BOOT CAMP 492 (04/09/07)

Vista Tuning Tips part 1


It is now almost eight months since the launch of Windows Vista and apart from a few relatively minor teething problems and the anticipated lack of support for older programs and peripherals, the new operating system’s debut has gone surprisingly smoothly. Most new users seem to be reasonably happy with it but there has been one recurring niggle and that’s speed and performance.


In the run up to the launch there’s was a widely held perception that Vista would be a lot faster than Windows XP, and it does indeed do a lot of things quicker than its predecessor, though much of this is due to the operating system’s hardware requirements, which calls for a moderately fast CPU, plenty of memory and advanced graphics capabilities.


A fair number of complaints came from early adopters upgrading unsuitable PCs in the hope that Vista would give their ageing machines a new lease of life – this rarely works. Other unsatisfied users included owners of underpowered budget or entry-level Vista PCs bought soon after the launch. Many first generation models were based on XP hardware leftovers, hastily cobbled together to meet the expected demand. The point is Vista woks best on computers that have been designed specifically for the job.


Even so Vista isn’t dramatically quicker than XP at most routine tasks, all of the clever stuff happens behind the scenes. It’s also quite difficult to quantify performance from the user’s perspective. In real terms ‘speed’ relates to the number of operations a PC can carry out each second, and this can be measured using specialist analytical software, but in the real world speed tends to mean how quickly a PC boots up, how fast programs open and close and graphics performance.


Fortunately there’s a quite a lot you can do to visibly pep up a sluggish Vista PC, and over the next couple of weeks we’ll be looking at some simple and safe DIY tweaks, but in the end performance mainly depends on the computer’s hardware, so don’t expect miracles if your PC is at or close to the recommended minimum system requirements.


However before we do anything the first thing to do is establish a couple of benchmarks, so we can tell if any of the changes we’ll be making are doing any good.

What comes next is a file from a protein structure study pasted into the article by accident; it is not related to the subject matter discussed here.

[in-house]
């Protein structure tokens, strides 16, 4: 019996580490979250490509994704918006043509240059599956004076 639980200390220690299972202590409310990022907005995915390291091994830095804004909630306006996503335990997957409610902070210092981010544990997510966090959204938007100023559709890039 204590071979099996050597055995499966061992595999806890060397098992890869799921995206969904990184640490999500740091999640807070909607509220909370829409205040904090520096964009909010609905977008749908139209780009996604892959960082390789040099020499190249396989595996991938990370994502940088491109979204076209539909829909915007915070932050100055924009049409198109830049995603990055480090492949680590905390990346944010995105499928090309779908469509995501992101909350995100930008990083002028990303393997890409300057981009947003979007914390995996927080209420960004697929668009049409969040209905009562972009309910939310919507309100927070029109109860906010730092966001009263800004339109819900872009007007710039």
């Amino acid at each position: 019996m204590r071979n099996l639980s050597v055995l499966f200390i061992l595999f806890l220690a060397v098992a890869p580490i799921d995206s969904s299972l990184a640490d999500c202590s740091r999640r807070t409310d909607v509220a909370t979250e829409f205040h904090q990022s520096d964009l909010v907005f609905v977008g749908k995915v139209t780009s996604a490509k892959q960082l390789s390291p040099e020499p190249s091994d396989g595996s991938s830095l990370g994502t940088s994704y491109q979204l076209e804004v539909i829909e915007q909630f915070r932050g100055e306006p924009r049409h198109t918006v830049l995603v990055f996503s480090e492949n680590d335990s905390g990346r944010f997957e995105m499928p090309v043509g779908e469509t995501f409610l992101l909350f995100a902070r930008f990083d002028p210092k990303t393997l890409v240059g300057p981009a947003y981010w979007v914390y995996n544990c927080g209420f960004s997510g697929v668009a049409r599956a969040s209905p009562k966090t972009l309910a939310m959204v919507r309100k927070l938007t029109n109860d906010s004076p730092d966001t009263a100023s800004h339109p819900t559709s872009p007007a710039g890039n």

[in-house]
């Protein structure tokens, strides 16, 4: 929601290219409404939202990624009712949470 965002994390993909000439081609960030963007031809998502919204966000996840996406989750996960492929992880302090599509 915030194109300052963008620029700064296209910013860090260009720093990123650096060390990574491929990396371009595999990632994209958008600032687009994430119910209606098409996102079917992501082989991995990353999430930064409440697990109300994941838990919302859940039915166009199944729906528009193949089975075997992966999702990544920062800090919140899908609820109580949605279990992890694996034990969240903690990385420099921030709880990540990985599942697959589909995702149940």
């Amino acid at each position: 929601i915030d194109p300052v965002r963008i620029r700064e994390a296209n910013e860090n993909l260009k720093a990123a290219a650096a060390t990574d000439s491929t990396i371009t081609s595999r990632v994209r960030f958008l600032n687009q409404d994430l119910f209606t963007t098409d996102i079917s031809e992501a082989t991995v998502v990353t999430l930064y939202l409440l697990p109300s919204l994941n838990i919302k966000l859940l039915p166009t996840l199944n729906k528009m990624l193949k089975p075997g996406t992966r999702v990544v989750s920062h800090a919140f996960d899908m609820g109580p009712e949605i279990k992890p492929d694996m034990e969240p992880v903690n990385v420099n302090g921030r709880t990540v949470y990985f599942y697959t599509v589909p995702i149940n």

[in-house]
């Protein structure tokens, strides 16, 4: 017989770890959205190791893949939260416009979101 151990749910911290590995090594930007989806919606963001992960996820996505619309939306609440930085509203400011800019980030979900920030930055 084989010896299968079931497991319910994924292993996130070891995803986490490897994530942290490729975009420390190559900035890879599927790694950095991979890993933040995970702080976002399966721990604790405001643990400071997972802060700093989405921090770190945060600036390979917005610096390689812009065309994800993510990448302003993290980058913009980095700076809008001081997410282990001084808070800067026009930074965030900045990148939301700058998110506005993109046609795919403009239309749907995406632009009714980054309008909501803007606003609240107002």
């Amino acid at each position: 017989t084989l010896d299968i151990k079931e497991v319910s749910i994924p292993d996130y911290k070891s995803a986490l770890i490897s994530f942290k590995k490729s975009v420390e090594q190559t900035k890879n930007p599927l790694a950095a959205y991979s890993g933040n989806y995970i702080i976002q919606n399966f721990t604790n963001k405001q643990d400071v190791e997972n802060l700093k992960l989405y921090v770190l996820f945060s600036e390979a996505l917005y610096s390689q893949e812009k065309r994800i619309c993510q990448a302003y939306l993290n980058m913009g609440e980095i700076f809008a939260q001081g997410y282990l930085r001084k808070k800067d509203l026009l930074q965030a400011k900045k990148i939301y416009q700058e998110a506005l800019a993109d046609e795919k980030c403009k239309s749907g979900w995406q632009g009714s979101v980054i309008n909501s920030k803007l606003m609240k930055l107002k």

Vista’s has a built-in utility for measuring basic hardware performance and you will find it by going to Start > Control Panel > Performance and Information Tools. This rates your PC’s according to processor speed, memory, graphics and hard disc data transfer rate. It’s a fairly crude assessment, marking each component with a ‘subscore’ on a scale of 1 to 5.9, and from this it determines a ‘base score’ (see also this week’s Top Tip). The changes we’ll be making in the coming weeks will only have a marginal effect on the base score. Nevertheless, it is still worth comparing the before and after readings and it may point to some hardware deficiencies – such as not having enough memory or a poorly equipped graphics card – which you can address separately. To keep a record of the results click the ‘View and print details’ link.


The next job is to note down how long it takes your PC to boot from cold; that is from the moment you press the on-switch to the point when the hard disc activity light stops flashing continuously and you can open programs and start using the machine. I suggest running this check two or three times to get an average figure.


A progressively slower boot up is one of the major irritants of owning a PC and it has been a constant gripe with many Vista users observing that it is slower to boot than XP and plenty of reports of machines taking 5 minutes or more to boot up. In fact there’s not much in it and a properly configured XP or Vista machine should be ready to use, from switch on, in around 60 to 90 seconds, and with some fine-tuning this can be reduced to less than 20 seconds.  With so much more going on under the bonnet it is fair to say that a Vista PCs can slow down much faster than computers running XP and this can become quite noticeable following the installation of a few heavyweight applications.


However, this ignores one important point about Vista and one of its most important new features is ‘Sleep’ mode. This is the default power-down option on most machines - -it’s what happens when you press the power switch -- and pressing it again should return the computer to a useable state in less than 10 seconds.


Nevertheless, old habits die-hard and it will probably take a while for many desktop users to learn to trust Sleep mode. Laptop users do not have this luxury and they are often compelled to boot from cold, to preserve battery power, so anything that can be done to speed things up has to be welcomed. In part 2, next week, we’ll be looking at ways of getting your Vista PC to boot up in around a minute.


Next Week – Vista Tuning Tips, part 2





Central Processor Unit - the main microprocessor chip in a PC



The speed at which data can be recorded to and read from a storage medium, such as a hard drive, optical disc or memory chip



A combination of Standby and Hibernate, pressing the Power button saves all running applications and the PC goes into a very low power state



A base score of 1 indicates the PC is only just capable of running Vista. Level 2 is just about acceptable; some operations, like running several applications at the same time, are likely to be slow and you may not be able to use the fancy ‘aero’ graphics. Level 3 is a good starting point for a general-purpose desktop or laptop machine, it will be able to run aero graphics and there shouldn’t be any problems running multiple applications. Games and graphics programs will run more smoothly on a Level 4 machine but for the most demanding jobs, like video editing, high-end graphics and the fastest action games you should aim for a Level 5 machine.




© R. Maybury 2007, 2108

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